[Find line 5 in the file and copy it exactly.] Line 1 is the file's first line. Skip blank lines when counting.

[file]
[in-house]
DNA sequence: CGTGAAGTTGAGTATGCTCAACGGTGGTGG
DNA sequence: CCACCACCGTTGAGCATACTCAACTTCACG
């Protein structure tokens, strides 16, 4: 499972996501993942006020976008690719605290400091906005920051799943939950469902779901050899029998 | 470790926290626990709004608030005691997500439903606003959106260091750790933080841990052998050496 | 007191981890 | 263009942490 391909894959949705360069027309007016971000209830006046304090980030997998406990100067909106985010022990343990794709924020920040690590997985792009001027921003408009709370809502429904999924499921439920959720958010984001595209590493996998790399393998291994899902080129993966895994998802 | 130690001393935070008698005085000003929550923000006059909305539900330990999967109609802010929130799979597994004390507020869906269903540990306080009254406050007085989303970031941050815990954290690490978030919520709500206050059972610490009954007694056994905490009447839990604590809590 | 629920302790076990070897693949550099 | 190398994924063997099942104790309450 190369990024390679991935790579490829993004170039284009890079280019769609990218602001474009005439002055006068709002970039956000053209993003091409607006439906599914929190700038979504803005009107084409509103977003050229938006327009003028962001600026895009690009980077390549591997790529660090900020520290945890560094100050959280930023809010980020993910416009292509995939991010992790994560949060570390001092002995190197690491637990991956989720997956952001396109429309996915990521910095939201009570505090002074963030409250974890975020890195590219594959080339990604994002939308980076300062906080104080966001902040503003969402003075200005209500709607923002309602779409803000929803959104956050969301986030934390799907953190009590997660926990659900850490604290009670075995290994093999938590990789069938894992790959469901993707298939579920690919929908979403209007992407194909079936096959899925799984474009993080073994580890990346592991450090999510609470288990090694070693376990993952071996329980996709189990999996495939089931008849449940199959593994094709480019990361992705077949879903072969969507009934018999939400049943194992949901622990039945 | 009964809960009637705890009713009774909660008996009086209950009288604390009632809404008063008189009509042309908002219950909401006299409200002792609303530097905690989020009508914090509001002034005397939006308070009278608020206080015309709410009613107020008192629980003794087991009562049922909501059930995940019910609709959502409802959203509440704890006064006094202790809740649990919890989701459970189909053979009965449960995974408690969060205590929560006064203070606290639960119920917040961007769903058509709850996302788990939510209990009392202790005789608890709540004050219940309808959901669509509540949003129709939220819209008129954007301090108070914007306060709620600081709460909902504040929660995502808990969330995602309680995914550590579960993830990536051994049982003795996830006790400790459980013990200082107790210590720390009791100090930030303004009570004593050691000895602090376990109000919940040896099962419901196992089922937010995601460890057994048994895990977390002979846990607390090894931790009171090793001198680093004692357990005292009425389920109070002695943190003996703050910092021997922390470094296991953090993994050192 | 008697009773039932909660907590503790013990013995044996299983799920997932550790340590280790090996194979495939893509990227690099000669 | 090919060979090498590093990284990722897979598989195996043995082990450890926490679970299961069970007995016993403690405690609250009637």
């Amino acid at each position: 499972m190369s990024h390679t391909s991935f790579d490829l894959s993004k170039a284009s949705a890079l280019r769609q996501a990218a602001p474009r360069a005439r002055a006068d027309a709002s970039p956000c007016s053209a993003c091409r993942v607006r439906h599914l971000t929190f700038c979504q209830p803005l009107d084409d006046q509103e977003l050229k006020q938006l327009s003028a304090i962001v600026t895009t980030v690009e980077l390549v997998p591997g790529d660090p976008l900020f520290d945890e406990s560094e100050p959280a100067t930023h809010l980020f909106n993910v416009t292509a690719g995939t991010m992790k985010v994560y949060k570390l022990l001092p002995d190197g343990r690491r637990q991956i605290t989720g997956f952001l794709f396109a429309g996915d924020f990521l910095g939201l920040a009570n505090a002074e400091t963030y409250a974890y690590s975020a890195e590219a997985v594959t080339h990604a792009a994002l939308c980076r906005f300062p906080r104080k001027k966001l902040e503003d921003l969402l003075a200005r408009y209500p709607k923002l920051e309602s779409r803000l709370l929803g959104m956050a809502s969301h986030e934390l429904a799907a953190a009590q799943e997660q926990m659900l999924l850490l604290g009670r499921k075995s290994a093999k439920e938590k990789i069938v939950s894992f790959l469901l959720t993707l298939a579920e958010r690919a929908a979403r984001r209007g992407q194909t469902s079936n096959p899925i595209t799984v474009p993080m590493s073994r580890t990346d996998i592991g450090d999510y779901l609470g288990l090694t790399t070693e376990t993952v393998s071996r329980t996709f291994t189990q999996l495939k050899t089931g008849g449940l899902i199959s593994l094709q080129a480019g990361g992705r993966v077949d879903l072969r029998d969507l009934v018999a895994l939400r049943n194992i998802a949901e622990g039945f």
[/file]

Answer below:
């Amino acid at each position: 499972m190369s990024h390679t391909s991935f790579d490829l894959s993004k170039a284009s949705a890079l280019r769609q996501a990218a602001p474009r360069a005439r002055a006068d027309a709002s970039p956000c007016s053209a993003c091409r993942v607006r439906h599914l971000t929190f700038c979504q209830p803005l009107d084409d006046q509103e977003l050229k006020q938006l327009s003028a304090i962001v600026t895009t980030v690009e980077l390549v997998p591997g790529d660090p976008l900020f520290d945890e406990s560094e100050p959280a100067t930023h809010l980020f909106n993910v416009t292509a690719g995939t991010m992790k985010v994560y949060k570390l022990l001092p002995d190197g343990r690491r637990q991956i605290t989720g997956f952001l794709f396109a429309g996915d924020f990521l910095g939201l920040a009570n505090a002074e400091t963030y409250a974890y690590s975020a890195e590219a997985v594959t080339h990604a792009a994002l939308c980076r906005f300062p906080r104080k001027k966001l902040e503003d921003l969402l003075a200005r408009y209500p709607k923002l920051e309602s779409r803000l709370l929803g959104m956050a809502s969301h986030e934390l429904a799907a953190a009590q799943e997660q926990m659900l999924l850490l604290g009670r499921k075995s290994a093999k439920e938590k990789i069938v939950s894992f790959l469901l959720t993707l298939a579920e958010r690919a929908a979403r984001r209007g992407q194909t469902s079936n096959p899925i595209t799984v474009p993080m590493s073994r580890t990346d996998i592991g450090d999510y779901l609470g288990l090694t790399t070693e376990t993952v393998s071996r329980t996709f291994t189990q999996l495939k050899t089931g008849g449940l899902i199959s593994l094709q080129a480019g990361g992705r993966v077949d879903l072969r029998d969507l009934v018999a895994l939400r049943n194992i998802a949901e622990g039945f």